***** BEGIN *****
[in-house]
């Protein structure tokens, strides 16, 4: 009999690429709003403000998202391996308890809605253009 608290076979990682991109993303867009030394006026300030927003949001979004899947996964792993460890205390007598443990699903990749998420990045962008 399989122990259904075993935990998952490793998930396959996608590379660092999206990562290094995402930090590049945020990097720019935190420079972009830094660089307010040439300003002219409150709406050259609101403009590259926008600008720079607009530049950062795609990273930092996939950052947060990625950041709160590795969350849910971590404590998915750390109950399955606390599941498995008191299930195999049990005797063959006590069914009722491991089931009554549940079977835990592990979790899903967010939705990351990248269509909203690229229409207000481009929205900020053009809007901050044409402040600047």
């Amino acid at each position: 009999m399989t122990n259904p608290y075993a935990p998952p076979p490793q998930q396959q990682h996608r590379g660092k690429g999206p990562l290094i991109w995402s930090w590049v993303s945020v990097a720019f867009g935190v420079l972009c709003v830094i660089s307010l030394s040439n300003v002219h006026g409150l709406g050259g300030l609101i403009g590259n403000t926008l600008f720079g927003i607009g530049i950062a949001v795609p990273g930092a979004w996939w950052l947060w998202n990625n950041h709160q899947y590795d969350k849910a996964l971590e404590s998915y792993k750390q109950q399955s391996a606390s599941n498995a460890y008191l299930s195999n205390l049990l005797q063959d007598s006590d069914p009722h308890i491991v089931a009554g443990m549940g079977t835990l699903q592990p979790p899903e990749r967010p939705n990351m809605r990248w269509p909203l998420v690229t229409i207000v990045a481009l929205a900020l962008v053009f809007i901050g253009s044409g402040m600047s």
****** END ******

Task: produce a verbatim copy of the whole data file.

[in-house]
């Protein structure tokens, strides 16, 4: 009999690429709003403000998202391996308890809605253009 608290076979990682991109993303867009030394006026300030927003949001979004899947996964792993460890205390007598443990699903990749998420990045962008 399989122990259904075993935990998952490793998930396959996608590379660092999206990562290094995402930090590049945020990097720019935190420079972009830094660089307010040439300003002219409150709406050259609101403009590259926008600008720079607009530049950062795609990273930092996939950052947060990625950041709160590795969350849910971590404590998915750390109950399955606390599941498995008191299930195999049990005797063959006590069914009722491991089931009554549940079977835990592990979790899903967010939705990351990248269509909203690229229409207000481009929205900020053009809007901050044409402040600047």
């Amino acid at each position: 009999m399989t122990n259904p608290y075993a935990p998952p076979p490793q998930q396959q990682h996608r590379g660092k690429g999206p990562l290094i991109w995402s930090w590049v993303s945020v990097a720019f867009g935190v420079l972009c709003v830094i660089s307010l030394s040439n300003v002219h006026g409150l709406g050259g300030l609101i403009g590259n403000t926008l600008f720079g927003i607009g530049i950062a949001v795609p990273g930092a979004w996939w950052l947060w998202n990625n950041h709160q899947y590795d969350k849910a996964l971590e404590s998915y792993k750390q109950q399955s391996a606390s599941n498995a460890y008191l299930s195999n205390l049990l005797q063959d007598s006590d069914p009722h308890i491991v089931a009554g443990m549940g079977t835990l699903q592990p979790p899903e990749r967010p939705n990351m809605r990248w269509p909203l998420v690229t229409i207000v990045a481009l929205a900020l962008v053009f809007i901050g253009s044409g402040m600047s």